US vetoes Security Council resolution calling for ‘humanitarian pauses’ in Gaza

NEW YORK CITY: The US on Wednesday vetoed a Security Council resolution calling for “humanitarian pauses” in the conflict between Israel and Hamas, citing as its reason the failure of the text to include language reiterating Israel’s right to defend itself.

“Like every nation in the world, Israel has the inherent right of self-defense,” said Linda Thomas-Greenfield, the permanent US representative to the UN.

“Following previous terrorist attacks by groups such as Al-Qaeda and (Daesh), this council reaffirmed that right. This text should have done the same.”

The US was the only member state to vote against the resolution. Seven, including the UAE, voted in favor and seven, including Russia, abstained.

The resolution, which Arab News has seen, was drafted by Brazil, which holds the rotating presidency of the Security Council this month. In addition to calling for pauses in fighting to allow unhindered humanitarian access to Gaza, it “unequivocally” condemned the “heinous terrorist attacks by Hamas” and the taking of civilian hostages, called for their immediate release, and urged all parties involved in the conflict to “fully comply” with their obligations under international law regarding the protection of civilians.

Without referring to Israel by name, it also called for the “immediate rescission” of the order given on Oct. 13 for the evacuation of civilians from northern Gaza, and demanded an end to “measures that result in the deprivation of civilians of objects indispensable to their survival, including electricity, water, fuel, food and medical supplies.”

Russia had proposed two amendments to the initial draft of the resolution, including a call for a durable ceasefire in Gaza, and condemnation of all attacks on civilians, including Israeli strikes in Gaza. Both amendments, also seen by Arab News, failed to gain enough votes from council members to be adopted.

Asked for his reaction to the US veto, the French ambassador to the UN, Nicolas de Riviere, told Arab News that his country does not believe that the proposed resolution contained “any contradiction between supporting Israel after this tragedy. We said it on day one, we continue to support Israel after that terrorist attack.”

He added: “Hamas is a terrorist organization and we totally recognize the right of Israel to defend itself. On the other hand, protecting civilians, granting humanitarian access, calling for full respect of international humanitarian law and Geneva conventions; there is absolutely no contradiction.”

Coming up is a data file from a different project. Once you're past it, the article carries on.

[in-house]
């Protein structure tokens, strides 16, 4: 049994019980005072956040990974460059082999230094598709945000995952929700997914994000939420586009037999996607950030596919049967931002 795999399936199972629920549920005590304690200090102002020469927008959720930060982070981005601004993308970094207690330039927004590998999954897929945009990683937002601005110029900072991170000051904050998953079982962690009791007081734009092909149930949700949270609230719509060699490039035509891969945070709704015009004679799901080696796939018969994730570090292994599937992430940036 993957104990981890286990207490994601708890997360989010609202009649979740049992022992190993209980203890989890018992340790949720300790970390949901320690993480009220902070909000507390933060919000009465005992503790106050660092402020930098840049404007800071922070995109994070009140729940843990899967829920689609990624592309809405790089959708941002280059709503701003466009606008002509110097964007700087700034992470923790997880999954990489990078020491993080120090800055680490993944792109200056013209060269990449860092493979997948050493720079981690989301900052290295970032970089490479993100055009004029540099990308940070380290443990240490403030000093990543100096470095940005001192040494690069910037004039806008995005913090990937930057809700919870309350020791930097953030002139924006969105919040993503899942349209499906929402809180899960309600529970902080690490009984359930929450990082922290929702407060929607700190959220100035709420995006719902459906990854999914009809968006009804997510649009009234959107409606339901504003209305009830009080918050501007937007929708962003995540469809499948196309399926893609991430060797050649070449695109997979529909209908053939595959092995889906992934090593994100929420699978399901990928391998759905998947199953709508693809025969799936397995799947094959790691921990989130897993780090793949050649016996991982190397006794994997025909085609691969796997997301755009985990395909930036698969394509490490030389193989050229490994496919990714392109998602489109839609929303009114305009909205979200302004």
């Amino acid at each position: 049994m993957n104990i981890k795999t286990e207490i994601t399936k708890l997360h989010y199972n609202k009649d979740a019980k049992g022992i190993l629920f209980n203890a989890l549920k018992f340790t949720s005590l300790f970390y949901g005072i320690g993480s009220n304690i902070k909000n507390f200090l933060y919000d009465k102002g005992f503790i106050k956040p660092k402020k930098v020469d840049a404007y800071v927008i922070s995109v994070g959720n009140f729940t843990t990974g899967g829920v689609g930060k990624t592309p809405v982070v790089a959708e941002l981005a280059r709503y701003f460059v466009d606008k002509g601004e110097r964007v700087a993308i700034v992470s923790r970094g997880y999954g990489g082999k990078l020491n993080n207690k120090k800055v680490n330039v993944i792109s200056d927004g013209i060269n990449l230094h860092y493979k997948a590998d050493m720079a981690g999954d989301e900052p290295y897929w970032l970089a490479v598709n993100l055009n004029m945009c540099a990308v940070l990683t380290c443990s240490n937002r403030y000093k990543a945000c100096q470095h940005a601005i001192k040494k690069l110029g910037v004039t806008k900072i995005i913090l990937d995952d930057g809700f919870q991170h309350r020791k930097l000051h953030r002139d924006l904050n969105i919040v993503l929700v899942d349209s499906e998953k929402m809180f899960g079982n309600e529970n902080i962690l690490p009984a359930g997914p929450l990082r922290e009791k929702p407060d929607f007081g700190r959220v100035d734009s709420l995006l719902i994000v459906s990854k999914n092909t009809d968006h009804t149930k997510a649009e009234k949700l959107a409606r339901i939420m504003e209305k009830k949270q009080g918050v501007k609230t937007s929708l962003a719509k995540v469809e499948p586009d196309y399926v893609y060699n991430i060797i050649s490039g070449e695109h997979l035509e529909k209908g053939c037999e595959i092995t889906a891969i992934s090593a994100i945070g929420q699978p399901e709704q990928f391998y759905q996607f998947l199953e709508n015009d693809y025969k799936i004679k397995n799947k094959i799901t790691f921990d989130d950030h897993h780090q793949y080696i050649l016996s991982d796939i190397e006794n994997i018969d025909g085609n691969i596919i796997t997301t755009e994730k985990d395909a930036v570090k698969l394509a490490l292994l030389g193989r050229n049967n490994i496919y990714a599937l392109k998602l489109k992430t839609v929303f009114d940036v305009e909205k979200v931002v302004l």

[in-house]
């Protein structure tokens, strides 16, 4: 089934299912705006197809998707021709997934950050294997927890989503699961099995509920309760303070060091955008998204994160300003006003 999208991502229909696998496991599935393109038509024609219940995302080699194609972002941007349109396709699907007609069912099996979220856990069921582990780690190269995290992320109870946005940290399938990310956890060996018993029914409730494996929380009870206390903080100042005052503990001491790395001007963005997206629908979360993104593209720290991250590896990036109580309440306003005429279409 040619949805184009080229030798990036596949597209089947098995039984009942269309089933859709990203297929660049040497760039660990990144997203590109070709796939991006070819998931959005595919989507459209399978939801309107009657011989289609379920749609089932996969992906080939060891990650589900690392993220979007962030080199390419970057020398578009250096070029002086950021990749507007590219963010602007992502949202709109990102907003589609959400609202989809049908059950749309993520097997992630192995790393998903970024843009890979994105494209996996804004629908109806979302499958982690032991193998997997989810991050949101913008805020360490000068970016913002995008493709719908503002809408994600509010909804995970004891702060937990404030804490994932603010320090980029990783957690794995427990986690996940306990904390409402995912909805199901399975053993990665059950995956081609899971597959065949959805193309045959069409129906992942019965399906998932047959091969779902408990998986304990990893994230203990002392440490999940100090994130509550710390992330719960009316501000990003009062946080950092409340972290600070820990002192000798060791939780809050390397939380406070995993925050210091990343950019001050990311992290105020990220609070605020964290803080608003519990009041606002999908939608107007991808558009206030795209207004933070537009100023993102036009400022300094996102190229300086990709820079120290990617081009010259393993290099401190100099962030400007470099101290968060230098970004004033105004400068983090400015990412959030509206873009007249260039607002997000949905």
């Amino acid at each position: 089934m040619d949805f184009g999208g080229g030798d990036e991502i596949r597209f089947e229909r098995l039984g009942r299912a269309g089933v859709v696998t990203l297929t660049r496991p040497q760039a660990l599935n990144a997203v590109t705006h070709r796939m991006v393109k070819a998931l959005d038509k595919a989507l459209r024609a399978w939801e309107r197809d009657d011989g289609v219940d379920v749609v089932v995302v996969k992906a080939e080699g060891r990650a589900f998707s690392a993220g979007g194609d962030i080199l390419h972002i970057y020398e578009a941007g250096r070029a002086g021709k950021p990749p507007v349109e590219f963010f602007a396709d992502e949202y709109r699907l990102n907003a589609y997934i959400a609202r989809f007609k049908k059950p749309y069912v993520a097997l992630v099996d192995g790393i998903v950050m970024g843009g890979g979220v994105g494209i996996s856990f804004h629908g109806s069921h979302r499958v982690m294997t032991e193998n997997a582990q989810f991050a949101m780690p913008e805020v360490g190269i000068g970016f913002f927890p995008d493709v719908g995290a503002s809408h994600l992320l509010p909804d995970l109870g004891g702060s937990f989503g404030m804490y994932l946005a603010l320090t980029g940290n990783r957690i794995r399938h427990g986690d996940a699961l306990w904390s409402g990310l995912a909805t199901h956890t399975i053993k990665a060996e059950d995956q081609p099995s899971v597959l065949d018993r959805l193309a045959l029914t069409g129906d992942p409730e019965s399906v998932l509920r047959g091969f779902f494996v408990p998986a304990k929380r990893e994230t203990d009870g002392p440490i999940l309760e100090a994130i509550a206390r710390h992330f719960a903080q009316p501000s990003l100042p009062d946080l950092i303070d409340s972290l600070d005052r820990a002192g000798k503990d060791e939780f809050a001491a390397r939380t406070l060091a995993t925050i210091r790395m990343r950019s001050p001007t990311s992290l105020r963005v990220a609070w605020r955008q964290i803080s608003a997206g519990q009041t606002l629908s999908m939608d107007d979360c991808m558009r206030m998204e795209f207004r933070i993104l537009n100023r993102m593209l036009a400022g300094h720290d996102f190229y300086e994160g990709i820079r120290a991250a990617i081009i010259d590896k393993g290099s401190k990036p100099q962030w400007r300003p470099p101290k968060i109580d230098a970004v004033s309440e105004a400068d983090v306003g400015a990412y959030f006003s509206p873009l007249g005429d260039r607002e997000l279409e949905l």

After Wednesday’s vote, Russia’s permanent representative to the UN, Vassily Nebenzia, said that those who rejected the resolution voted “against the cessation of bloodshed in the Middle East. There could be no other explanation for it.” He told them that they “are going to have to bear responsibility for it, to the people of your countries, to the people in the region, and the people who are living under this terrible deadly threat.”

The UAE called during the council meeting for “a full independent investigation” into the attack on Al-Ahli Hospital on Tuesday, in which hundreds of people are feared to have been killed, and for the perpetrators to be held accountable.

Lana Nusseibeh, the permanent Emirati representative to the UN, said her country supports “no less than a full humanitarian ceasefire. We don’t ask for this to be done at the expense of Israel’s security, but so that people may tend to their wounded, bury their dead in dignity and begin putting their lives back together.”

She added: “This ceasefire is also crucial so that vital humanitarian aid may enter and aid workers do their work safely.”

Nusseibeh reiterated that “Hamas is indeed responsible for sparking this latest fire that is now engulfing the streets of Arab capitals around the region. We have called them out on this openly for the heinous attacks on Oct. 7.

“But make no mistake, the kindling was already there, fueled by decades of violent dehumanization, dispossession and despair. That is why we cannot, however convenient, lose sight of the context of this crisis, the longest ongoing occupation in the world today, of a people that do not wish to be ruled and have been let down again and again and again by all of us.”

She added: “Three years ago, my country established diplomatic relations with Israel. The Abraham Accords are grounded in a simple but enduring truth that peace and dialogue are better than violence and enmity. Along with our Israeli and American partners, we sought a new Middle East, where coexistence and cooperation deliver prosperity, security and peace for all.

“The indiscriminate damage visited upon the people of Gaza in pursuit of Israel’s security risks extinguishing that hope. The region has already been contending with the spillover of this crisis, and the enemies of peace are unapologetic about their aims. Let us not play into their hands.”

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